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### Course: Algebra (all content)>Unit 6

Lesson 2: Constraining solutions of two-variable inequalities

# Constraining solutions of two-variable inequalities

Sal determines which x-values make the ordered pair (x,-7) a solution of 2x-7y<25, both algebraically and graphically.

## Want to join the conversation?

• can you please explain how you got the x on the first one
• Sal was solving for y so he got the x value.
• Why not greater than or equal to 7 in the second example
• The dotted line means that it is a strict inequality which means that any point that is lying on that line will not be part of that inequality. And since 7 lies on that line, it isn't part of the inequality.

Hope this helps :-)
• Why is the inequality's line dotted? I was hoping he would explain, but he didn't up until now...
• This is to show that the solutions include everything up to that line, but not the line itself. If it were "greater than or equal to," the line would be solid, since the numbers on the line are included in the solutions.
• I don't mean this in a mean way but when would I have to use this kind of math. Like can you give me a real life situation.
• Any time you have to stay under budget on a project. Let's say you need to make a thing for less than 25 bucks. It has two parts (the x and the y). You know the cost of one of the parts (the y is -7). You need to know how much you can spend on the other part.

Hey I notice that you wrote this question five years ago :) What do you think about this kind of math, as you look at your real life situations now?
(1 vote)
• how do you do algebra anyway?
• how do you even do algebra
• Then how would you solve 7x+5y≥5
(1 vote)
• What does the shaded area represent?
(1 vote)
• The shaded area represents all possible solutions for the inequality.
(1 vote)
• What are Constrains and what do they mean in a word problem/equation?
(1 vote)
• Why did he point the order pair (-5,6)?
(1 vote)
• In that problem, any point in the shaded area of the graph would be a solution to the inequality. Sal was just trying to highlight that concept before moving on to the details asked in the question above the graph.
(1 vote)

## Video transcript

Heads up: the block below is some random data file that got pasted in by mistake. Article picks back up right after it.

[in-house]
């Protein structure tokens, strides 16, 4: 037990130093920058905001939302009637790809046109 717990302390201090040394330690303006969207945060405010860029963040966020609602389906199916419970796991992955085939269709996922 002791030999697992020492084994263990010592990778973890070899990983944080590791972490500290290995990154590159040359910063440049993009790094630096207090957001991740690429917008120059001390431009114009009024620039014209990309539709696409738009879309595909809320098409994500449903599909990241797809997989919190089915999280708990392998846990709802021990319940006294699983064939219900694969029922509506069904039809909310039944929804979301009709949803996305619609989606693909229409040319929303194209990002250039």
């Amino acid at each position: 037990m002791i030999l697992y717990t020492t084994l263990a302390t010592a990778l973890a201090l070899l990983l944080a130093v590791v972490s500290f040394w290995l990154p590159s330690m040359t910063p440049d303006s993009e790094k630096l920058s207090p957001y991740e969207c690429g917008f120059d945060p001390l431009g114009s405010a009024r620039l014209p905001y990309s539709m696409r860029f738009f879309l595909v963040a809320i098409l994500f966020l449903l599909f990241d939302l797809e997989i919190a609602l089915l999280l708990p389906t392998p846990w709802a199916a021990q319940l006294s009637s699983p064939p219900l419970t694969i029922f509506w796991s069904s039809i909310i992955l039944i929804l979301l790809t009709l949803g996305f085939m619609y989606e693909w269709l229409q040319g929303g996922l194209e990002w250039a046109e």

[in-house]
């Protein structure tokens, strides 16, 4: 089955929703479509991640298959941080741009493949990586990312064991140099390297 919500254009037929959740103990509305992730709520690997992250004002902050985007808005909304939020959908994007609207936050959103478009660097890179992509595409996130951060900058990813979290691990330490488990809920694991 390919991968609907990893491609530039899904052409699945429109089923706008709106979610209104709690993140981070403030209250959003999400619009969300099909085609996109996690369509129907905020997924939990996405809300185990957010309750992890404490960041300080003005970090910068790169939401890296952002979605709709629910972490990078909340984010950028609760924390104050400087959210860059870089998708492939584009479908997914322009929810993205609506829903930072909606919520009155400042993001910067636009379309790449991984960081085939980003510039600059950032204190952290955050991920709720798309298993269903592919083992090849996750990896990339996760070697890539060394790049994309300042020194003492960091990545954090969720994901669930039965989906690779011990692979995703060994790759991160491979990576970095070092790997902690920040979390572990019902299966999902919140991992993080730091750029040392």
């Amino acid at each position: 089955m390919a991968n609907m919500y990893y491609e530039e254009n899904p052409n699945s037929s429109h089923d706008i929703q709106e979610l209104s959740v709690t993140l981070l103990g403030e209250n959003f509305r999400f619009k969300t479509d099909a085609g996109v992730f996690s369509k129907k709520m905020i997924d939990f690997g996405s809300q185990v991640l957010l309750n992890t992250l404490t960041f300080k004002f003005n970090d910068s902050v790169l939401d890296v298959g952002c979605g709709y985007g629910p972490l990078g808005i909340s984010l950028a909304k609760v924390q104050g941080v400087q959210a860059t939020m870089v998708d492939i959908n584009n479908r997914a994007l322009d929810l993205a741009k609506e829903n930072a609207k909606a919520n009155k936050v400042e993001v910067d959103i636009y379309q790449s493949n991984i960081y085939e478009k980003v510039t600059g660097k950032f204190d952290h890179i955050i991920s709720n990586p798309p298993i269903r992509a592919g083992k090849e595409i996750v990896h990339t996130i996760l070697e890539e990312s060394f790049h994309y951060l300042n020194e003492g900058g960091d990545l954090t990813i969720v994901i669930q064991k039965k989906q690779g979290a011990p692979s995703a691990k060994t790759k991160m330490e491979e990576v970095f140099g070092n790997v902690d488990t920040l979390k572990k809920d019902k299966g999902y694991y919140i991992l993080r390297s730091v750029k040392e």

- [Voiceover] "Which x-values make the ordered pair "X, comma negative seven, a solution of the "following inequality?" The inequality is two X minus seven Y is less than 25. And so they give us some choices, and I encourage you to pause the video and see if you can figure it out on your own. All right, now let's work through it together. They're constraining that Y is going to be equal to negative seven. And so if we make that constraint, we can replace this Y with a negative seven. So we can rewrite the inequality as two X minus seven times negative seven, since we're constraining Y to be negative seven, is less than 25. And so this is going to be two X minus negative 49, or two X plus 49, is less than 25. Now if I just wanna isolate the X on one side, which we see for these inequalities up here, so we could subtract 49 from both sides. So subtracting 49 from both sides, we get two X is less than, let's see, 49 minus 25 would be positive 24, so this would be negative 24. Now to isolate the X, we just divide both sides by two and we're not gonna change the inequality, since we are multiplying or dividing by a positive value. Positive two. So this is going to be X is less than negative 12. And lucky for us, this is a choice. So as long as, if Y is equal to negative seven, as long as X is less than negative 12, we will satisfy this inequality. Let's do another one of these. And this one is a little bit more visual. So "Which Y-values make the ordered pair," so in the last one we constrained what Y was, and we figured out what X values would satisfy this inequality. Now we're going the other way around. We're constraining X and we're saying, what Y values would make the ordered pair true? Or make it a solution? "Which Y values make the ordered pair 5 comma Y "a solution of the inequality represented by the graph below?" So they didn't give it to us algebraically, they gave it to us visually. And so to be a solution, that means we have to be in this blue area. So this pair, so negative five, comma six. That would be a solution to the inequality being depicted. Something that sits exactly on the line, this would not be a solution, because notice the line, as you can see this lower boundary line, is a dashed line. If it was filled in, than anything on the line would be a solution. But since it's dashed, things on the line aren't solutions. It's only things that are above the line are going to be solutions. So let's see what they're asking us to think about. So they're saying, they're constraining X to be equal to five. So X equals five is everything, let me see if I can draw this. X equals five is everything on that line right over there. Now, if we assume that X equals five, we're gonna be someplace on this line, how do we have to constrain Y to make sure that we are in the solution? Well, we have to constrain Y so that we are above the line, for X equaling five, just to be clear. So we have to be above, our possible points are gonna be the ones once again, we're constraining X equals five, the possible points are the ones, that I'm showing in magenta. And actually I could keep going if I want to. So Y is going to have to be greater than, it can't be greater than or equal to seven, it has to be greater than seven. If it was greater than or equal to seven, we'd be including the point on the line, but I already talked about this being a dashed line so we don't want to include the points on the line. We only want to include the points above the line. So Y is going to be greater than seven which is this choice right over there. If X is equal to five, as long as Y is greater than seven, we are going to be in the solution set.